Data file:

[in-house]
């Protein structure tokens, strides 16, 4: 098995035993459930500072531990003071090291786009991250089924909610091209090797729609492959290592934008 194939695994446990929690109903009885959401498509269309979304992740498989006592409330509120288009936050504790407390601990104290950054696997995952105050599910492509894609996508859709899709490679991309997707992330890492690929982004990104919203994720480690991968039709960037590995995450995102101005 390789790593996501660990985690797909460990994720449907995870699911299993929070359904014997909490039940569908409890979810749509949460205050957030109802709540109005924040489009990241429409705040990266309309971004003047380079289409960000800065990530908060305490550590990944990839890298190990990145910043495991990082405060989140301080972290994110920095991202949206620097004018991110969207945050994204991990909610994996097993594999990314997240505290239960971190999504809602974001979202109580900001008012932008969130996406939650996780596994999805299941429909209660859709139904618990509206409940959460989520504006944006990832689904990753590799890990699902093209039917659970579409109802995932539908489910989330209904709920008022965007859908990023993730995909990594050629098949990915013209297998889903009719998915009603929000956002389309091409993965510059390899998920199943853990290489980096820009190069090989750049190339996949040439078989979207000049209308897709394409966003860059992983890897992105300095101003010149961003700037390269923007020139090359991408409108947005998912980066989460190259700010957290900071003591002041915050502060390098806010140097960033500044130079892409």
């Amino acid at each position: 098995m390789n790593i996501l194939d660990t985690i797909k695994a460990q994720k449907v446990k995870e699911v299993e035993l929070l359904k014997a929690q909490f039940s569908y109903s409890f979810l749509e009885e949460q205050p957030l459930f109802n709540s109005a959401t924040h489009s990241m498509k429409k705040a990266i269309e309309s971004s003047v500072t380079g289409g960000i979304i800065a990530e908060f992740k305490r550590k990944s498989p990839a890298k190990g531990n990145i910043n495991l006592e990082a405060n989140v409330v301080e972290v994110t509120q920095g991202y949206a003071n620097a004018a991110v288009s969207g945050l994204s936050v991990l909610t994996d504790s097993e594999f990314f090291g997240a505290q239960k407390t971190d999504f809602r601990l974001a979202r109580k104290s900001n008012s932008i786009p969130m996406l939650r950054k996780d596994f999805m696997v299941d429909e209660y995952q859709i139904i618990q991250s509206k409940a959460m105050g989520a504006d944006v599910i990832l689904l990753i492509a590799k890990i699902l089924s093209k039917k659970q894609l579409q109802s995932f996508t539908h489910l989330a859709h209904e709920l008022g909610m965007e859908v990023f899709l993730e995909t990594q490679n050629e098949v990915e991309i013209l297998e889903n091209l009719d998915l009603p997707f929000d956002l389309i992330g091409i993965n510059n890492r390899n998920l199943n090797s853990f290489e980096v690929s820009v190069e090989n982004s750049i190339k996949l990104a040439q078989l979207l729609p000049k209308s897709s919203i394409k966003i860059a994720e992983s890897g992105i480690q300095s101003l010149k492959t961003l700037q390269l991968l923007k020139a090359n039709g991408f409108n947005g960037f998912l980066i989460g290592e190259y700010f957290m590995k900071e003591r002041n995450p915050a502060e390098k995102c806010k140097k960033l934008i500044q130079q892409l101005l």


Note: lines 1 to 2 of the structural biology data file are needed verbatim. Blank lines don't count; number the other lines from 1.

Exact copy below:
[in-house]
């Protein structure tokens, strides 16, 4: 098995035993459930500072531990003071090291786009991250089924909610091209090797729609492959290592934008 194939695994446990929690109903009885959401498509269309979304992740498989006592409330509120288009936050504790407390601990104290950054696997995952105050599910492509894609996508859709899709490679991309997707992330890492690929982004990104919203994720480690991968039709960037590995995450995102101005 390789790593996501660990985690797909460990994720449907995870699911299993929070359904014997909490039940569908409890979810749509949460205050957030109802709540109005924040489009990241429409705040990266309309971004003047380079289409960000800065990530908060305490550590990944990839890298190990990145910043495991990082405060989140301080972290994110920095991202949206620097004018991110969207945050994204991990909610994996097993594999990314997240505290239960971190999504809602974001979202109580900001008012932008969130996406939650996780596994999805299941429909209660859709139904618990509206409940959460989520504006944006990832689904990753590799890990699902093209039917659970579409109802995932539908489910989330209904709920008022965007859908990023993730995909990594050629098949990915013209297998889903009719998915009603929000956002389309091409993965510059390899998920199943853990290489980096820009190069090989750049190339996949040439078989979207000049209308897709394409966003860059992983890897992105300095101003010149961003700037390269923007020139090359991408409108947005998912980066989460190259700010957290900071003591002041915050502060390098806010140097960033500044130079892409």